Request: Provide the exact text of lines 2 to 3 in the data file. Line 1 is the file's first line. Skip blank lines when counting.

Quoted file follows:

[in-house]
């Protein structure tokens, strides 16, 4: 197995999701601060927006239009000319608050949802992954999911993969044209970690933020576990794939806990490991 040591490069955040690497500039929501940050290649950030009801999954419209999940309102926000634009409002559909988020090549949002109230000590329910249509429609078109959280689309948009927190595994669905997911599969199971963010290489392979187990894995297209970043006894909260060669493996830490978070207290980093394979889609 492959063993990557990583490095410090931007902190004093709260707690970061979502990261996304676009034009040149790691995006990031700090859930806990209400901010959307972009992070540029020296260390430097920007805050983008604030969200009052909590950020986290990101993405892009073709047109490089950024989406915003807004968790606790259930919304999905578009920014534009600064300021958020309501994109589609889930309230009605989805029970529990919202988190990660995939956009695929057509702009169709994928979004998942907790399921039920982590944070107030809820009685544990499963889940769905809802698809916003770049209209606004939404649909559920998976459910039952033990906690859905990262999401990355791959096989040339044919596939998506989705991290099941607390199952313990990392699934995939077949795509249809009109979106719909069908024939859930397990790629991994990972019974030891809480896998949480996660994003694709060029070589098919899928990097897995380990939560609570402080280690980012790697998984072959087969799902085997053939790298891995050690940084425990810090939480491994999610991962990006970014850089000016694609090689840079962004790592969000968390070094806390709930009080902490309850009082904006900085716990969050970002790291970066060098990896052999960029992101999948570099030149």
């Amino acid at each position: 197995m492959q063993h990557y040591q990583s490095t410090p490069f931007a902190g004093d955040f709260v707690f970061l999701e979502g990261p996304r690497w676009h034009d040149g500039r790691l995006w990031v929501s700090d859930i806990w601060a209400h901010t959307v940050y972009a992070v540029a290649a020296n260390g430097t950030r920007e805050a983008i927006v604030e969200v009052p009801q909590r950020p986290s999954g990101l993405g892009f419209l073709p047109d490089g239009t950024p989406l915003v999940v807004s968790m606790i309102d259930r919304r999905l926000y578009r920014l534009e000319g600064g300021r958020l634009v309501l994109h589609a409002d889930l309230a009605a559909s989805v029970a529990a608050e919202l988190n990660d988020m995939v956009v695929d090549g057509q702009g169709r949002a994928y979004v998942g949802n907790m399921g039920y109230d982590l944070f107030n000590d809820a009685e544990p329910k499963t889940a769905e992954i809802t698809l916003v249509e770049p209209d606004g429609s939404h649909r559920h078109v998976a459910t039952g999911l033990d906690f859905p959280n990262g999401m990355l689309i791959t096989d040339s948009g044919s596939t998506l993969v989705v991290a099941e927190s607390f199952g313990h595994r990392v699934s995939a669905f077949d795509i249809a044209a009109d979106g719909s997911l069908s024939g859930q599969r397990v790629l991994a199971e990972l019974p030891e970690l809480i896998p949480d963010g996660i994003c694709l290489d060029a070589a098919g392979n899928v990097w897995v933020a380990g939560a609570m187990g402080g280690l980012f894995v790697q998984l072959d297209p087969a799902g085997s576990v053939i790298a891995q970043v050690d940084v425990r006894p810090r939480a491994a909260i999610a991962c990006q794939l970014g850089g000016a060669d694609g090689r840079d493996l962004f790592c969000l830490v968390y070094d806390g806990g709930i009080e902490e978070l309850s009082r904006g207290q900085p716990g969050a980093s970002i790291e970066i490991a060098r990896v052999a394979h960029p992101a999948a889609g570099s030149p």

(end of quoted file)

């Protein structure tokens, strides 16, 4: 197995999701601060927006239009000319608050949802992954999911993969044209970690933020576990794939806990490991 040591490069955040690497500039929501940050290649950030009801999954419209999940309102926000634009409002559909988020090549949002109230000590329910249509429609078109959280689309948009927190595994669905997911599969199971963010290489392979187990894995297209970043006894909260060669493996830490978070207290980093394979889609 492959063993990557990583490095410090931007902190004093709260707690970061979502990261996304676009034009040149790691995006990031700090859930806990209400901010959307972009992070540029020296260390430097920007805050983008604030969200009052909590950020986290990101993405892009073709047109490089950024989406915003807004968790606790259930919304999905578009920014534009600064300021958020309501994109589609889930309230009605989805029970529990919202988190990660995939956009695929057509702009169709994928979004998942907790399921039920982590944070107030809820009685544990499963889940769905809802698809916003770049209209606004939404649909559920998976459910039952033990906690859905990262999401990355791959096989040339044919596939998506989705991290099941607390199952313990990392699934995939077949795509249809009109979106719909069908024939859930397990790629991994990972019974030891809480896998949480996660994003694709060029070589098919899928990097897995380990939560609570402080280690980012790697998984072959087969799902085997053939790298891995050690940084425990810090939480491994999610991962990006970014850089000016694609090689840079962004790592969000968390070094806390709930009080902490309850009082904006900085716990969050970002790291970066060098990896052999960029992101999948570099030149």
């Amino acid at each position: 197995m492959q063993h990557y040591q990583s490095t410090p490069f931007a902190g004093d955040f709260v707690f970061l999701e979502g990261p996304r690497w676009h034009d040149g500039r790691l995006w990031v929501s700090d859930i806990w601060a209400h901010t959307v940050y972009a992070v540029a290649a020296n260390g430097t950030r920007e805050a983008i927006v604030e969200v009052p009801q909590r950020p986290s999954g990101l993405g892009f419209l073709p047109d490089g239009t950024p989406l915003v999940v807004s968790m606790i309102d259930r919304r999905l926000y578009r920014l534009e000319g600064g300021r958020l634009v309501l994109h589609a409002d889930l309230a009605a559909s989805v029970a529990a608050e919202l988190n990660d988020m995939v956009v695929d090549g057509q702009g169709r949002a994928y979004v998942g949802n907790m399921g039920y109230d982590l944070f107030n000590d809820a009685e544990p329910k499963t889940a769905e992954i809802t698809l916003v249509e770049p209209d606004g429609s939404h649909r559920h078109v998976a459910t039952g999911l033990d906690f859905p959280n990262g999401m990355l689309i791959t096989d040339s948009g044919s596939t998506l993969v989705v991290a099941e927190s607390f199952g313990h595994r990392v699934s995939a669905f077949d795509i249809a044209a009109d979106g719909s997911l069908s024939g859930q599969r397990v790629l991994a199971e990972l019974p030891e970690l809480i896998p949480d963010g996660i994003c694709l290489d060029a070589a098919g392979n899928v990097w897995v933020a380990g939560a609570m187990g402080g280690l980012f894995v790697q998984l072959d297209p087969a799902g085997s576990v053939i790298a891995q970043v050690d940084v425990r006894p810090r939480a491994a909260i999610a991962c990006q794939l970014g850089g000016a060669d694609g090689r840079d493996l962004f790592c969000l830490v968390y070094d806390g806990g709930i009080e902490e978070l309850s009082r904006g207290q900085p716990g969050a980093s970002i790291e970066i490991a060098r990896v052999a394979h960029p992101a999948a889609g570099s030149p």